The Kit Kat staff arrived noon-ish to prepare lunch. The day cruise guests strolled down the beach about half an hour later. The cabin surrendered its seclusion as the multitude arrived. Lunch was served for everyone -- including us. Smurf, who had been our best friend overnight, now pretended not to know us as she sauntered around smooching up to strangers. We found ourselves eating quickly and then disappearing upstairs to our private space or retreating to the isolation of the lagoon by snorkelling from the far end of the island. The only use we found for our wristwatch was to anticipate the time of departure for the last boat. 3:30pm and the place was ours again.

So flowed the rhythm of days spent on our tropical island. The white sand was soft underfoot. We would stop under a coconut palm, protected by its shade while always remembering the island rule: "Don't sleep under the brown coconuts," because they may fall. The days were warm. The water enveloped us like silk. As we floated in it we felt suspended in mid-air. This was reality -- not fantasy. But all things must end.

I felt very possessive about the place. The couple that took over the cabin from us were from Norway. They had two children, one of whom always seemed to be crying. I felt the need to give them a detailed handover. Smurf loved milk -- we left half a carton for her. It rained last night -- so the water tank should be full enough. Don't leave any food on the table for the chickens. We cleared the sharp coral shards away on a strip next to the giant clams. That should be a good spot for the kids to go in for a swim. A deep breath, a last look, and it was time to go.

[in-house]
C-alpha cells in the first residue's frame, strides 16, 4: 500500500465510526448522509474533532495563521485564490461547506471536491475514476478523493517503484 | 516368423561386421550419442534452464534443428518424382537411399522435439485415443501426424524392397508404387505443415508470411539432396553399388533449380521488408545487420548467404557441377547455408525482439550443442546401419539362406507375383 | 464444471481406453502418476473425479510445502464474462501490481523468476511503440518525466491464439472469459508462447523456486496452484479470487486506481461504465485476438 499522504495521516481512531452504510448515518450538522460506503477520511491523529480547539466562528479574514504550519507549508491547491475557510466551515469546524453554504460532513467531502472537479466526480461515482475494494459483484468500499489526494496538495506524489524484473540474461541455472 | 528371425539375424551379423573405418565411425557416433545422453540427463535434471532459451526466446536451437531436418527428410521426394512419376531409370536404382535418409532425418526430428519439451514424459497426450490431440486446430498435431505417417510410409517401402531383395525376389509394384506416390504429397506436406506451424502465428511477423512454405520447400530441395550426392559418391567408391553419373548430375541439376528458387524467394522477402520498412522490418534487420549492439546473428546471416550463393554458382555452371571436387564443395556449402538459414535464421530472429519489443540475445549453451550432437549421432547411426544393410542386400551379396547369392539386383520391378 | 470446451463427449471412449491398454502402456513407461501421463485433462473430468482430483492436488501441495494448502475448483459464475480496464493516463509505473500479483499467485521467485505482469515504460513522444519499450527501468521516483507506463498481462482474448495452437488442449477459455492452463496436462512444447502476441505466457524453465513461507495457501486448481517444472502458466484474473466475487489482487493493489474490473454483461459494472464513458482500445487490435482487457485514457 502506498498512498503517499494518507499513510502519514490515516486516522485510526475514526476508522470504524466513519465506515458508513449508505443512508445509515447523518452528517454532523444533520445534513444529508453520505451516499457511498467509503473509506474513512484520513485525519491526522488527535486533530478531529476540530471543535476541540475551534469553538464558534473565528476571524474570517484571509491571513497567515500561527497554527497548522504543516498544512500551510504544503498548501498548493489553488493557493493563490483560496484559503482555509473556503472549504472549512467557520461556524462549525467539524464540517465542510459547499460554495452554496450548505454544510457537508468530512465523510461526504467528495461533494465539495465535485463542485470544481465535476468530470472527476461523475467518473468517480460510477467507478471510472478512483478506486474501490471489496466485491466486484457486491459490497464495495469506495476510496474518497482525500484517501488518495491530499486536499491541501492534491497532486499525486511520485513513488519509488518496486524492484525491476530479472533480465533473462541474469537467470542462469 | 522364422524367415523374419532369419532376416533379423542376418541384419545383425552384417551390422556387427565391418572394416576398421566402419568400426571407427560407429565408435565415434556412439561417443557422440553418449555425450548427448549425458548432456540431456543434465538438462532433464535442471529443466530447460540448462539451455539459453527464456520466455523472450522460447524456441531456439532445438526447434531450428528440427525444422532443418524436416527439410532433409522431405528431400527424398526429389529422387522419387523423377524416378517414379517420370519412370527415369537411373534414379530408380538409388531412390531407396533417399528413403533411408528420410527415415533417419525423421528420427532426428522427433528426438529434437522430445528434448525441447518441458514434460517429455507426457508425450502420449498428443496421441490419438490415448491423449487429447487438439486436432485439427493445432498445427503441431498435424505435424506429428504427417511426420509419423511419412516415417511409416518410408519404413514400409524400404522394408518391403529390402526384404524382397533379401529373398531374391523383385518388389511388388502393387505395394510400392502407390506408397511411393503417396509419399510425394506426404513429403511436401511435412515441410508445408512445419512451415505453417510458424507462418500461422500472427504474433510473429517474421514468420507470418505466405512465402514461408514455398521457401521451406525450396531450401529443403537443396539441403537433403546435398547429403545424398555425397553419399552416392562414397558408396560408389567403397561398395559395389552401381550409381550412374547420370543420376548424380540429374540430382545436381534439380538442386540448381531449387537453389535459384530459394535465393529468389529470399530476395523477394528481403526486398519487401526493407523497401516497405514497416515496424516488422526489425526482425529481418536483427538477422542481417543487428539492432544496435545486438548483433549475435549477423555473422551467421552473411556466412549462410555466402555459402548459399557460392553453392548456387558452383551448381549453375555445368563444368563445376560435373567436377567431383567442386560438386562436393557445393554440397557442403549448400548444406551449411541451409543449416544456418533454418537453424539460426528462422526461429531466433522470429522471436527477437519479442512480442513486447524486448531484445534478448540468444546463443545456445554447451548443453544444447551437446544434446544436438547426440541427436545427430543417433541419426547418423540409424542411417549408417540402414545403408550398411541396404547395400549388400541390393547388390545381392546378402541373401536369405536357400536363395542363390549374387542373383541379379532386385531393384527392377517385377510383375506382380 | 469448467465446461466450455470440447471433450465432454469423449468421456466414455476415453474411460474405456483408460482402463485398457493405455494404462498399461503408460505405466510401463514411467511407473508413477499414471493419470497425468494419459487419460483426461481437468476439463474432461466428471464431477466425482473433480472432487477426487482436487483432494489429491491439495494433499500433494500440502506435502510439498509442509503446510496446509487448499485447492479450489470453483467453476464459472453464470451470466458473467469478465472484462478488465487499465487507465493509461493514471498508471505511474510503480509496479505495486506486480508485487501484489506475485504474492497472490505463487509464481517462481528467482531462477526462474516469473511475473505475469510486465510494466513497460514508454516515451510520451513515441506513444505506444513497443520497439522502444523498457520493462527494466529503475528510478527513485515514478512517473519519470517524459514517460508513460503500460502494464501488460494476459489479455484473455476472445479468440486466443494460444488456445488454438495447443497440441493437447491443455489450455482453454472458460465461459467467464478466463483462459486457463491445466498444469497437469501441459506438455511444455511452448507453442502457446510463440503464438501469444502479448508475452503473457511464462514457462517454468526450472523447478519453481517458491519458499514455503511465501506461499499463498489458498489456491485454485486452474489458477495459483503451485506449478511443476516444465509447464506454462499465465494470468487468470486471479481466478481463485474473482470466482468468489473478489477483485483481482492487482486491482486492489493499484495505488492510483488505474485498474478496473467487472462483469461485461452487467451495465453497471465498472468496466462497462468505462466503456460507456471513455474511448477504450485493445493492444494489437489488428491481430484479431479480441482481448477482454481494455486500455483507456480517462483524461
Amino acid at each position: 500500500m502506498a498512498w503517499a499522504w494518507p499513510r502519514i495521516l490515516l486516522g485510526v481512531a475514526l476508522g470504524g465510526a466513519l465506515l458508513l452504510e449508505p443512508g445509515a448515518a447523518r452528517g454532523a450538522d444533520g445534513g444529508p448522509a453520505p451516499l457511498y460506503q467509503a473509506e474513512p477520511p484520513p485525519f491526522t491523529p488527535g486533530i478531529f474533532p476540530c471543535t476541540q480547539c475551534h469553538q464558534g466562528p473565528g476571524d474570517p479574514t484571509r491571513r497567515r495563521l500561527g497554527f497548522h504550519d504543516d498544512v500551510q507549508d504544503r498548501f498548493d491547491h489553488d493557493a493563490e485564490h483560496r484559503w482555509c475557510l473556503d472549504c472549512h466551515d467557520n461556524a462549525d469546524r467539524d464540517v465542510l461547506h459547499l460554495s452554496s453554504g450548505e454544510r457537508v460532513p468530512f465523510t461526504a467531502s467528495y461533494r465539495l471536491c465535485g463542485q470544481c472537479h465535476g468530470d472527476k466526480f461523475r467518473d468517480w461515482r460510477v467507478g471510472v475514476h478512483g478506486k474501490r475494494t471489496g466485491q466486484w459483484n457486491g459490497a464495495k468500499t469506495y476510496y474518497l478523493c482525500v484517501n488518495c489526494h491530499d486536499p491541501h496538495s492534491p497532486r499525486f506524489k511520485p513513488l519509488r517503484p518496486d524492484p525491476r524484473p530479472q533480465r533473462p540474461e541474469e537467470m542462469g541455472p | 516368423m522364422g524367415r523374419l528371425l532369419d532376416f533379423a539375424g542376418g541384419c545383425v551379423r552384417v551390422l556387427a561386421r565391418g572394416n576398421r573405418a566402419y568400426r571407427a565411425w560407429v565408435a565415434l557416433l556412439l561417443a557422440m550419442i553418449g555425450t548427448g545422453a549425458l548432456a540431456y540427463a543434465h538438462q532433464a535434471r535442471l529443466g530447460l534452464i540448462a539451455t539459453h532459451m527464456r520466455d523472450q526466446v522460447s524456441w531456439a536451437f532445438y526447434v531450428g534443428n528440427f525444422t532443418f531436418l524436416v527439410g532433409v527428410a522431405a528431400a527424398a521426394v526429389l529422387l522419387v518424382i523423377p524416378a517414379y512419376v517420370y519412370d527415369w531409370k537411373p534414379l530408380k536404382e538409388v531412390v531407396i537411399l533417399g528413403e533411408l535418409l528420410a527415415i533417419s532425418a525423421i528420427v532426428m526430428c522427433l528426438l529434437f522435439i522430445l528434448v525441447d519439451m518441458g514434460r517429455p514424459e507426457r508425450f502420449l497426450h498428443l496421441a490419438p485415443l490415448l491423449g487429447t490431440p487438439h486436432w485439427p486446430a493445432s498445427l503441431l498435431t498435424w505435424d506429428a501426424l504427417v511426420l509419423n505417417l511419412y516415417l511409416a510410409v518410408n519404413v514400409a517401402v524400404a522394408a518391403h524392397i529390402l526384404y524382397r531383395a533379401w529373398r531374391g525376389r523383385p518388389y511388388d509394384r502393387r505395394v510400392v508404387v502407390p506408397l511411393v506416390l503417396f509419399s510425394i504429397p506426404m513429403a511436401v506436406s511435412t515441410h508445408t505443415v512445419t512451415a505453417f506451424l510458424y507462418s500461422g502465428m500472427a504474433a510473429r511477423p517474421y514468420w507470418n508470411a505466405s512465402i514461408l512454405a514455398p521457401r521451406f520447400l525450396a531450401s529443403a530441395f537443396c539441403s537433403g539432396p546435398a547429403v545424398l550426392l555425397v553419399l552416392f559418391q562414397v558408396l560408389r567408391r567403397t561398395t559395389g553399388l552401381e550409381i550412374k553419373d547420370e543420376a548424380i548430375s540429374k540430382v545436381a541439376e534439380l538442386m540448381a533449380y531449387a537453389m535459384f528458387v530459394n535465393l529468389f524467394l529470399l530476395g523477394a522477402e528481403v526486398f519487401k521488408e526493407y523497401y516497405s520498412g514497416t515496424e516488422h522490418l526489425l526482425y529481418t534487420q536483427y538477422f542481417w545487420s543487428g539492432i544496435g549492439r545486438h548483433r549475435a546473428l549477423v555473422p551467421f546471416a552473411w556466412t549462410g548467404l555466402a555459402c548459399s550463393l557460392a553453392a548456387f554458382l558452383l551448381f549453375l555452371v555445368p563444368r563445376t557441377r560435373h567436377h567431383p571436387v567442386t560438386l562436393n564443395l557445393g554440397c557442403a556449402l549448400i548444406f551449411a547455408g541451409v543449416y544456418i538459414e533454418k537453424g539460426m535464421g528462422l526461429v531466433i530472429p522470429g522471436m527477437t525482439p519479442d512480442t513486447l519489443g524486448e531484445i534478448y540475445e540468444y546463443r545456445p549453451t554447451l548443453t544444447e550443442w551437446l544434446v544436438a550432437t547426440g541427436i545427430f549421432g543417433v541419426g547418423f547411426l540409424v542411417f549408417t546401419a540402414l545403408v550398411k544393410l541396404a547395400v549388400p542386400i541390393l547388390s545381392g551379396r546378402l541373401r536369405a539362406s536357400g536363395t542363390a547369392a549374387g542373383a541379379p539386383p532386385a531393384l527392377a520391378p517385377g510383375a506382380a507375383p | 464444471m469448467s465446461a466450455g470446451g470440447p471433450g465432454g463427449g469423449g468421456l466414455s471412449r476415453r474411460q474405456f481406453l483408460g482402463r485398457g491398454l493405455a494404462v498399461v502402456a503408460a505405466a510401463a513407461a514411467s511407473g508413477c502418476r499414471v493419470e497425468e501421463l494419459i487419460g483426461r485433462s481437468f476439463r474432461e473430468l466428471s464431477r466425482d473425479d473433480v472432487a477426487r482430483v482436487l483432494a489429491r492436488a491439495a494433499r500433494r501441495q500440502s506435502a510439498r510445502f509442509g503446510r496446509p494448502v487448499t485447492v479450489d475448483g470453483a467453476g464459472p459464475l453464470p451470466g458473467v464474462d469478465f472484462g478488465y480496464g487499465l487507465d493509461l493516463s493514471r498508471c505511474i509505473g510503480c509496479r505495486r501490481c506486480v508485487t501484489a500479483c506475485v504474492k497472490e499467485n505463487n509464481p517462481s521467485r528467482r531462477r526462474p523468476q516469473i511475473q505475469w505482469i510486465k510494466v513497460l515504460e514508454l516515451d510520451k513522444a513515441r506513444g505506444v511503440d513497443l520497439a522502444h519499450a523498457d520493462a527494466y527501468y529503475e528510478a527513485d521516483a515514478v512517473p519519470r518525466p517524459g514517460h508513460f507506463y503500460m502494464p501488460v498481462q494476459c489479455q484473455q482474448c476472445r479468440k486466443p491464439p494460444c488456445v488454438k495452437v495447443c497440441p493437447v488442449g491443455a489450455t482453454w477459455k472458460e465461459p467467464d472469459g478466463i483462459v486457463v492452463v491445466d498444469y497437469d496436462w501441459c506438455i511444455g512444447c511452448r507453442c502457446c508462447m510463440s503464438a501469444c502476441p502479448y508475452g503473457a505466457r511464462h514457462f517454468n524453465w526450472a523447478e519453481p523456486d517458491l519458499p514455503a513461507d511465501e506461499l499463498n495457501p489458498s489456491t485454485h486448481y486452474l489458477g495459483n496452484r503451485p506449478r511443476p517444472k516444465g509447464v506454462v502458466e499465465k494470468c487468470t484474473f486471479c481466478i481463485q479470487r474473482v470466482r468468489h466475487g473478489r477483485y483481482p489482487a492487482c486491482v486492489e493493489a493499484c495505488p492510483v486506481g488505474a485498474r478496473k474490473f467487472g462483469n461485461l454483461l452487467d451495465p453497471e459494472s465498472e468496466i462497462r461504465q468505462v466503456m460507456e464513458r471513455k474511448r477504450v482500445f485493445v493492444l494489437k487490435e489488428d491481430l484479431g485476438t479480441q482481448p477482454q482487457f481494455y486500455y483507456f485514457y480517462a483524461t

John told us that it is not unusual for people who have stayed on One Foot Island to cry on the boat on the way back to the mainland. I asked him how Maria had fared on her trip out.

"I looked at her about halfway back and noticed the tears," he said, stroking two fingers from his eyes down his cheeks.

Now it was our turn. It was 3:30pm and the catamaran was leaving once again. This time we were on it.

The children played on the beach. Smurf was spotted curled up on the upper deck. The mom and dad waved. I'll bet they were thinking: "Would you hurry up, and leave our island already!"


This article was accurate when it was published. Please confirm rates and details directly with the companies in question.